Reblog: 37 Amazing Lessons I Learned About Investing From Jim Cramer
Each morning, at around 4:45, I think about what I will write as the subject of my opener for the day.
I typically contemplate the prior day’s market action and the overnight price changes in the major asset classes and regional markets around the world and I try to come up with something relevant, topical and actionable.
Something on my list, for many moons, is the subject of the lessons I have learned from Jim “El Capitan” Cramer.
Over the years I have written about the contributions that Jim has made and I have defended Jim as well against the wrong-footed criticism that he often faces in his role as a high-profile and visible public figure.
My defence of Jim is not done because I essentially have worked for him over the last two decades. Rather, it is heartfelt and done in the recognition of the contributions that Jim has made since he invented and founded TheStreet. I do this in large part because Jim has been my professor, an important contributor to my investment experience.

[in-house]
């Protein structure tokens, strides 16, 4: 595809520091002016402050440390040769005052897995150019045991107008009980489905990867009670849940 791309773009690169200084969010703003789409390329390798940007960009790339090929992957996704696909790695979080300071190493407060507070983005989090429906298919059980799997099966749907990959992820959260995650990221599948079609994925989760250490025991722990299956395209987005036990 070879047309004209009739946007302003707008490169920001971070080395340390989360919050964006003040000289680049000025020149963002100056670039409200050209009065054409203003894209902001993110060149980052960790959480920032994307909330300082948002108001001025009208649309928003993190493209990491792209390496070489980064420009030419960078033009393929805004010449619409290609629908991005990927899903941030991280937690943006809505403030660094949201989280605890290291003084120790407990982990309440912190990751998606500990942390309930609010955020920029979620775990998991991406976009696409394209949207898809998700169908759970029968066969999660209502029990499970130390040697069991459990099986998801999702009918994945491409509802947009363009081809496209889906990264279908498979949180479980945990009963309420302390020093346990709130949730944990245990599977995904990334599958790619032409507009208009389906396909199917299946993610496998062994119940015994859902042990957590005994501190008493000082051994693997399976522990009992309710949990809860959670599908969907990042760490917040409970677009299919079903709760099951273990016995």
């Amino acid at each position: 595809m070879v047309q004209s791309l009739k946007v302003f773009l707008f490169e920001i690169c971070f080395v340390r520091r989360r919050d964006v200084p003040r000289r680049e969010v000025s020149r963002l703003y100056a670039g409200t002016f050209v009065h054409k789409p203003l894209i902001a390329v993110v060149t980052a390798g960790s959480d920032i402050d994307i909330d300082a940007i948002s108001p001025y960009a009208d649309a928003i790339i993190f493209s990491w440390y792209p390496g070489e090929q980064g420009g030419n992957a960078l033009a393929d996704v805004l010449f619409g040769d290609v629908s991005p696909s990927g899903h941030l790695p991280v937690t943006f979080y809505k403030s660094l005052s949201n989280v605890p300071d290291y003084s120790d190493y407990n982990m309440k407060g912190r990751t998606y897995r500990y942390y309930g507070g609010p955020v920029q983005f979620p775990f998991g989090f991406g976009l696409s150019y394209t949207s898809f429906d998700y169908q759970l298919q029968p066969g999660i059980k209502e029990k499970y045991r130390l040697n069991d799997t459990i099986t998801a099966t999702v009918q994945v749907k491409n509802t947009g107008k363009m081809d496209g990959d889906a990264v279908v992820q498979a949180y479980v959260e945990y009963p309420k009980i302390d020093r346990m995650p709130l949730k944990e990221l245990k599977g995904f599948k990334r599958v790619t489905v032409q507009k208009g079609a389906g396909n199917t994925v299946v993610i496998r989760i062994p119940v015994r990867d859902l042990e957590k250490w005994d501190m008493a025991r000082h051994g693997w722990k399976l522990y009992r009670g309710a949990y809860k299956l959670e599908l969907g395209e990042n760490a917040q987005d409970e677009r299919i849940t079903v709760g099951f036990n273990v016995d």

I have learned monumentally from his input to the right of my Diary. I read every single word he publishes, sometimes twice.
Stated simply I have never in my life, and that’s over four decades of investment experience, met someone like Jim who has such an immense reservoir of investment knowledge and who possesses the sort of insight into the markets that he has.
To be honest and direct, I have met and befriended many investment legends, but Jimmy is unique in many aspects. His ability to distil the rhythm of the markets into a few understandable bullet points, his general and specific insights, his keen sense of finding and adopting market leaders and explaining the rationale is unprecedented and borderline miraculous, and his understanding of the market’s subtleties are delivered in a succinct and well-articulated manner.
And, unlike the many, there is a strong sense of honesty and integrity in his writings. When he is wrong, he admits it, and when he doesn’t know, he writes that, too.
Jim is the supreme educator of all things investment-wise.
Importantly, Jim recognizes that the path to investment success is not made with phoney promises and superficial analysis. The road to lasting wealth is a road to be travelled carefully, with thought and analysis.